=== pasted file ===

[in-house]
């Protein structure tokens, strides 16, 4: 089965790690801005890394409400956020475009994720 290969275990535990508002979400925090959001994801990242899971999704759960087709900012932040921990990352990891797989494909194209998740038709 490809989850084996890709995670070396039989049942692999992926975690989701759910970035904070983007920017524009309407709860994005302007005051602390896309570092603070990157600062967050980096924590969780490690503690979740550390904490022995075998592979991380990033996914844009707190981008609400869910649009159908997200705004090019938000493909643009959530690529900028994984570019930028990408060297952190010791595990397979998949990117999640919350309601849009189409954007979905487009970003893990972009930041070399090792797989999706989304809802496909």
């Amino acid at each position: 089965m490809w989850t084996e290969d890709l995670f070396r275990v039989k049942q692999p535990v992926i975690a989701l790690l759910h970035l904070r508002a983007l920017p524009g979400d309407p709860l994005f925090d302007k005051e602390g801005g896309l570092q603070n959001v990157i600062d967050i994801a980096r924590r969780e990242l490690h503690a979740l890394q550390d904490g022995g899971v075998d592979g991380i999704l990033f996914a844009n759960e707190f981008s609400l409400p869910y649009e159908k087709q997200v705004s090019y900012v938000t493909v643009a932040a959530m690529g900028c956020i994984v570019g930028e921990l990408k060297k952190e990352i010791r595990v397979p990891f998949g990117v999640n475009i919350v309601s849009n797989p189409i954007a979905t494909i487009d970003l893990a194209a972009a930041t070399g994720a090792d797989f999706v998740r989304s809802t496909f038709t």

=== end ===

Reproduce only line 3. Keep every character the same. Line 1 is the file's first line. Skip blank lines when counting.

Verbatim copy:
């Amino acid at each position: 089965m490809w989850t084996e290969d890709l995670f070396r275990v039989k049942q692999p535990v992926i975690a989701l790690l759910h970035l904070r508002a983007l920017p524009g979400d309407p709860l994005f925090d302007k005051e602390g801005g896309l570092q603070n959001v990157i600062d967050i994801a980096r924590r969780e990242l490690h503690a979740l890394q550390d904490g022995g899971v075998d592979g991380i999704l990033f996914a844009n759960e707190f981008s609400l409400p869910y649009e159908k087709q997200v705004s090019y900012v938000t493909v643009a932040a959530m690529g900028c956020i994984v570019g930028e921990l990408k060297k952190e990352i010791r595990v397979p990891f998949g990117v999640n475009i919350v309601s849009n797989p189409i954007a979905t494909i487009d970003l893990a194209a972009a930041t070399g994720a090792d797989f999706v998740r989304s809802t496909f038709t």